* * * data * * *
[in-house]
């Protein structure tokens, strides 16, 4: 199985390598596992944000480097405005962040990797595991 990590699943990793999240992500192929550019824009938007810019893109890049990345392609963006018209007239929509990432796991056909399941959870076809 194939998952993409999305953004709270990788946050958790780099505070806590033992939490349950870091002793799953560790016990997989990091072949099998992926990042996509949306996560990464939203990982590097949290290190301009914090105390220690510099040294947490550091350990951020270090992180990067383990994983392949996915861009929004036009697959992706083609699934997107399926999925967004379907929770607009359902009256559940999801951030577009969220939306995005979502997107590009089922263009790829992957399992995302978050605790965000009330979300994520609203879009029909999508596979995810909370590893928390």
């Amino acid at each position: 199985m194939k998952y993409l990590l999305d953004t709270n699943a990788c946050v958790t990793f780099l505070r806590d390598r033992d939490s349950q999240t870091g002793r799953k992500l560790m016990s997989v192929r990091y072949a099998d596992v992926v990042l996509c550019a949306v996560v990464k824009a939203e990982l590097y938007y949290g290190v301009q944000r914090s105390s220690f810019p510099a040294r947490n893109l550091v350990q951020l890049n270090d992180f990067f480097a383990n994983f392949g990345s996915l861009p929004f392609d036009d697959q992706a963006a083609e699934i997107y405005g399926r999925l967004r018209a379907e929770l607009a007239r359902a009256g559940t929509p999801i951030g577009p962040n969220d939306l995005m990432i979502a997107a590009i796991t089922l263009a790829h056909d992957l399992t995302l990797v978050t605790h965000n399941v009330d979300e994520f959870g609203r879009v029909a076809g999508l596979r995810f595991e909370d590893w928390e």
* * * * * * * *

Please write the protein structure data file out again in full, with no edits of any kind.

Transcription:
[in-house]
């Protein structure tokens, strides 16, 4: 199985390598596992944000480097405005962040990797595991 990590699943990793999240992500192929550019824009938007810019893109890049990345392609963006018209007239929509990432796991056909399941959870076809 194939998952993409999305953004709270990788946050958790780099505070806590033992939490349950870091002793799953560790016990997989990091072949099998992926990042996509949306996560990464939203990982590097949290290190301009914090105390220690510099040294947490550091350990951020270090992180990067383990994983392949996915861009929004036009697959992706083609699934997107399926999925967004379907929770607009359902009256559940999801951030577009969220939306995005979502997107590009089922263009790829992957399992995302978050605790965000009330979300994520609203879009029909999508596979995810909370590893928390």
């Amino acid at each position: 199985m194939k998952y993409l990590l999305d953004t709270n699943a990788c946050v958790t990793f780099l505070r806590d390598r033992d939490s349950q999240t870091g002793r799953k992500l560790m016990s997989v192929r990091y072949a099998d596992v992926v990042l996509c550019a949306v996560v990464k824009a939203e990982l590097y938007y949290g290190v301009q944000r914090s105390s220690f810019p510099a040294r947490n893109l550091v350990q951020l890049n270090d992180f990067f480097a383990n994983f392949g990345s996915l861009p929004f392609d036009d697959q992706a963006a083609e699934i997107y405005g399926r999925l967004r018209a379907e929770l607009a007239r359902a009256g559940t929509p999801i951030g577009p962040n969220d939306l995005m990432i979502a997107a590009i796991t089922l263009a790829h056909d992957l399992t995302l990797v978050t605790h965000n399941v009330d979300e994520f959870g609203r879009v029909a076809g999508l596979r995810f595991e909370d590893w928390e």